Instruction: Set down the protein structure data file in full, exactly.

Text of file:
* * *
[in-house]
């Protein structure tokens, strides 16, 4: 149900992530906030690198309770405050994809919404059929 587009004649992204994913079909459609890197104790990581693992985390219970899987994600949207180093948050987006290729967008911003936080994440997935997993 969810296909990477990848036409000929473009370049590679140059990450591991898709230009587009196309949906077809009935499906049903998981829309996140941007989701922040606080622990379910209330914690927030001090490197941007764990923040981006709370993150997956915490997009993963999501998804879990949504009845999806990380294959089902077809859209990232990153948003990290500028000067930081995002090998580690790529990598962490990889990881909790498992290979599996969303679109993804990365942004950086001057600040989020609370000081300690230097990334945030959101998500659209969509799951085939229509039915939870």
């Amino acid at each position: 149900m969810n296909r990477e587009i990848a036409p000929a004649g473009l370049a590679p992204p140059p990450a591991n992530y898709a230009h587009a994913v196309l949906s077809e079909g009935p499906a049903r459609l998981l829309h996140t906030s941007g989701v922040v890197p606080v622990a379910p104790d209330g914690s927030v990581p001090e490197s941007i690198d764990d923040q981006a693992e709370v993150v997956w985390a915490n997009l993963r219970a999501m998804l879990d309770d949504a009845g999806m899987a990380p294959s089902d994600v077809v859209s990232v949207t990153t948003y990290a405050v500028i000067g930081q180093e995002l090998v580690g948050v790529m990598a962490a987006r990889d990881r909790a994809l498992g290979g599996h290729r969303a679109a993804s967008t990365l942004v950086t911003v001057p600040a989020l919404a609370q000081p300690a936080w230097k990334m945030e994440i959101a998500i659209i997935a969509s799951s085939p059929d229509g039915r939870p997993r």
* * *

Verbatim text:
[in-house]
């Protein structure tokens, strides 16, 4: 149900992530906030690198309770405050994809919404059929 587009004649992204994913079909459609890197104790990581693992985390219970899987994600949207180093948050987006290729967008911003936080994440997935997993 969810296909990477990848036409000929473009370049590679140059990450591991898709230009587009196309949906077809009935499906049903998981829309996140941007989701922040606080622990379910209330914690927030001090490197941007764990923040981006709370993150997956915490997009993963999501998804879990949504009845999806990380294959089902077809859209990232990153948003990290500028000067930081995002090998580690790529990598962490990889990881909790498992290979599996969303679109993804990365942004950086001057600040989020609370000081300690230097990334945030959101998500659209969509799951085939229509039915939870």
């Amino acid at each position: 149900m969810n296909r990477e587009i990848a036409p000929a004649g473009l370049a590679p992204p140059p990450a591991n992530y898709a230009h587009a994913v196309l949906s077809e079909g009935p499906a049903r459609l998981l829309h996140t906030s941007g989701v922040v890197p606080v622990a379910p104790d209330g914690s927030v990581p001090e490197s941007i690198d764990d923040q981006a693992e709370v993150v997956w985390a915490n997009l993963r219970a999501m998804l879990d309770d949504a009845g999806m899987a990380p294959s089902d994600v077809v859209s990232v949207t990153t948003y990290a405050v500028i000067g930081q180093e995002l090998v580690g948050v790529m990598a962490a987006r990889d990881r909790a994809l498992g290979g599996h290729r969303a679109a993804s967008t990365l942004v950086t911003v001057p600040a989020l919404a609370q000081p300690a936080w230097k990334m945030e994440i959101a998500i659209i997935a969509s799951s085939p059929d229509g039915r939870p997993r």